Synopses & Reviews
A highly-entertaining collection of sports journalism from a forty-year veteran.
For decades, Pat Jordan has been one of the best sports writers in America. This engrossing book compiles twenty-six features from throughout his career, among them his most famous magazine pieces and a small selection of previously unpublished gems.
Included is an exciting selection of Jordan's profiles of sports legends such as Wilt Chamberlain, Tom Seaver, Greg Louganis, Venus and Serena Williamseach one frank, insightful, and saltyas well as an extraordinary sampling of the pieces with which Jordan made his name: those about athletes who are obscure, unsuccessful, or have fallen from grace. Whether writing about the marginal, the famous, or the infamous, Jordan displays a hard-boiled, highly literate prose and a capacity to convey how the idiosyncratic mindsets of athletes lead to success or failure.
The Best Sports Writing of Pat Jordan covers a variety of mainstream sports and some less athletic (but equally competitive) pastimes like poker, pool, and child beauty pageants. A Q&A with Jordan gives intriguing behind-the-scenes scoops on select stories. Fun, revealing, and very readable, this book represents the best work from a standout in his field.
Highlights from The Best Sports Writing of Pat Jordan:
"Trouble in Paradise": L.A. Dodger all-star (and presumed future-U.S. Senator) Steve Garvey takes a hit to his public imagefrom his unsatisfied wife.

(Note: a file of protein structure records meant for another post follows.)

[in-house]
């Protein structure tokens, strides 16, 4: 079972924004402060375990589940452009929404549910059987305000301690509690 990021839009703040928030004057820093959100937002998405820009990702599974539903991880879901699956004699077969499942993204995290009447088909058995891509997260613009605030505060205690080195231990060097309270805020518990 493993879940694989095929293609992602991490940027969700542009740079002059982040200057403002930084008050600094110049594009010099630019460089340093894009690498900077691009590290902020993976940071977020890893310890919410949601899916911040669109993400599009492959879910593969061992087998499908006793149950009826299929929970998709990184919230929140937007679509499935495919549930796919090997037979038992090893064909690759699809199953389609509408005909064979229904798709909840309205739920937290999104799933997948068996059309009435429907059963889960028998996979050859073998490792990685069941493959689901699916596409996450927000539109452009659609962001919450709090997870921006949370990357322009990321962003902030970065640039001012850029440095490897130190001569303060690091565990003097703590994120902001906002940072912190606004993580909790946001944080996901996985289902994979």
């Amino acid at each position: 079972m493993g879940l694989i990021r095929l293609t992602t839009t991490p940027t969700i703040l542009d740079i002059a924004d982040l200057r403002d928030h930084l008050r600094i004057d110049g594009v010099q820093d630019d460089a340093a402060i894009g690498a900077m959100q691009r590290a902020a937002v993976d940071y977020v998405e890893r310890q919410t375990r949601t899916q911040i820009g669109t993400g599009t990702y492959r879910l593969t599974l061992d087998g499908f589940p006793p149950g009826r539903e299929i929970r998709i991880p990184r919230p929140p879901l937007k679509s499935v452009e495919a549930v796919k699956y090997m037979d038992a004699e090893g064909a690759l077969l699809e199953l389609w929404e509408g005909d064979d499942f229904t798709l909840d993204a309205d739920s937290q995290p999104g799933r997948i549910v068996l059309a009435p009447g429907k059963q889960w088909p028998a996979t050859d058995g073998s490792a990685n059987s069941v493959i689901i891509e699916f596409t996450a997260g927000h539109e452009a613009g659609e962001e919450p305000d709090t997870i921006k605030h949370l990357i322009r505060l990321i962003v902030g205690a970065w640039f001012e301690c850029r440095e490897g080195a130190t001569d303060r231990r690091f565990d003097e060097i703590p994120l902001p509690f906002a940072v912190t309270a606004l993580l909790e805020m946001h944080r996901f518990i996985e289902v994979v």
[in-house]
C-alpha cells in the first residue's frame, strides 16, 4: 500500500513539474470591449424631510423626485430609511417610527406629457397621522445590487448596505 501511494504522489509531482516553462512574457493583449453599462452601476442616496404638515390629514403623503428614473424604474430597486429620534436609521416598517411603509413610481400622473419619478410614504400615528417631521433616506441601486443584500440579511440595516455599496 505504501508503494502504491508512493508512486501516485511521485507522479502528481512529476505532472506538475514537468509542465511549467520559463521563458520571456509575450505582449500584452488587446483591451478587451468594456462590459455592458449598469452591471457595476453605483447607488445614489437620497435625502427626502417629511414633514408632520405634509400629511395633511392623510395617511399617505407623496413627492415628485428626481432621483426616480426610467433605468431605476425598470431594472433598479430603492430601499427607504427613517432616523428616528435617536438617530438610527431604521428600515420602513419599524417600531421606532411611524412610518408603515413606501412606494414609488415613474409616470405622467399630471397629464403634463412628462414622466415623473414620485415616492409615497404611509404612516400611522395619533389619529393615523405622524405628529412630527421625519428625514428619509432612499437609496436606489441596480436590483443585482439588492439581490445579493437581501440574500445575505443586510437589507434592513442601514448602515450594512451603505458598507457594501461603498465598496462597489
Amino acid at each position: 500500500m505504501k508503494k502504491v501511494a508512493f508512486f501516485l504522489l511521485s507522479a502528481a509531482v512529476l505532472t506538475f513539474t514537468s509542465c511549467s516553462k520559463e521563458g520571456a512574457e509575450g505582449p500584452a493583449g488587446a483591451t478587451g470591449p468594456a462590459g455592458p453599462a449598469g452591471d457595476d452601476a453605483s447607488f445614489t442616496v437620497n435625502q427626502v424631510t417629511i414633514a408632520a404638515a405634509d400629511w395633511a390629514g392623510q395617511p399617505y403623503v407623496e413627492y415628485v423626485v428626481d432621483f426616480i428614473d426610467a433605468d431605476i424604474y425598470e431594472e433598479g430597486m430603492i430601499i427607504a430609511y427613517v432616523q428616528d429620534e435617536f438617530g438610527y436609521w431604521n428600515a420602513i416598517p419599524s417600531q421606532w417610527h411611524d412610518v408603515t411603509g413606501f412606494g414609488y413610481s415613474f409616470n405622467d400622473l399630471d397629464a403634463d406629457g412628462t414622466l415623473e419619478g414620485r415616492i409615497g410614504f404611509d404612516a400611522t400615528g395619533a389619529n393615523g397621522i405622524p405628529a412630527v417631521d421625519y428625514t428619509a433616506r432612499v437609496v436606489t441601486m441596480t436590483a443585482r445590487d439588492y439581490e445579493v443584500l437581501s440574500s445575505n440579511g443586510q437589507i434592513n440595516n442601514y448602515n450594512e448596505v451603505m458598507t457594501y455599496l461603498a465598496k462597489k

"Roger Clemens Refuses to Grow Up": The greatest pitcher of his generation is really just a big baby.
"The Outcast": O. J. Simpson stars as O. J. Simpson and has a thing for Jennifer Love Hewitt.
"Of Memory, Death, and the Automobile": Phil Hill, Renaissance Formula 1 racecar driver, obsesses over his obsessions.
"Renée's Retreat": Transsexual tennis pro Renée Richards reflects on her life on both the women's and men's tours.
"Duquesne, PA": In a down-and-out factory town, high school football provides the only escape.
"Is this Man the Future of Poker?": Poker phenom David Williams beats the odds, but can't bluff his girlfriend.
"The Noble Turtle": A wannabe actor can't escape his boxing past. His name? Sylvester Stallone.
About the Author
Pat Jordan is a regular contributor to the New York Times Magazine, and has published innumerable articles on sports and other subjects in The Atlantic, GQ, Esquire, Los Angeles Times Magazine, The New Yorker, Playboy, Sports Illustrated, and elsewhere. He is author of a number of nonfiction books, including A False Spring, named by Sports Illustrated as one of the 100 Best Sports Books of All Time. He lives in Fort Lauderdale, Florida. Alex Belth is the author of Stepping Up: The Story of Curt Flood and His Fight for Baseball Players' Rights (Persea, 2006) and a columnist for SportsIllustrated.com. He lives in the Bronx, New York.